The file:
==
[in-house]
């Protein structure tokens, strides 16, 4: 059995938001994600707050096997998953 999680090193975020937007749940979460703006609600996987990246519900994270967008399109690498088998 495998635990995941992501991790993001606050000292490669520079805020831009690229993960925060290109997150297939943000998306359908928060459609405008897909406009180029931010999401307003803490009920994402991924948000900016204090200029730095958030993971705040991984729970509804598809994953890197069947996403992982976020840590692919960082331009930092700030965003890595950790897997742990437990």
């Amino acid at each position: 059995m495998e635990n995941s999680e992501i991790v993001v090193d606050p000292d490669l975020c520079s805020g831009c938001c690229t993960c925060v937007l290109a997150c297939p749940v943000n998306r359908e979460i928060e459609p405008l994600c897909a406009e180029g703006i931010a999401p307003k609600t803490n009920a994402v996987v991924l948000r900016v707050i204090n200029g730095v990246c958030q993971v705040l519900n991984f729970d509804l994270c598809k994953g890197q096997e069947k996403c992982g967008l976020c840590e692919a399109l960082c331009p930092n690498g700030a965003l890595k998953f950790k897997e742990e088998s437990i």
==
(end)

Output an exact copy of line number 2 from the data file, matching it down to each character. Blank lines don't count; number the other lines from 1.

């Protein structure tokens, strides 16, 4: 059995938001994600707050096997998953 999680090193975020937007749940979460703006609600996987990246519900994270967008399109690498088998 495998635990995941992501991790993001606050000292490669520079805020831009690229993960925060290109997150297939943000998306359908928060459609405008897909406009180029931010999401307003803490009920994402991924948000900016204090200029730095958030993971705040991984729970509804598809994953890197069947996403992982976020840590692919960082331009930092700030965003890595950790897997742990437990």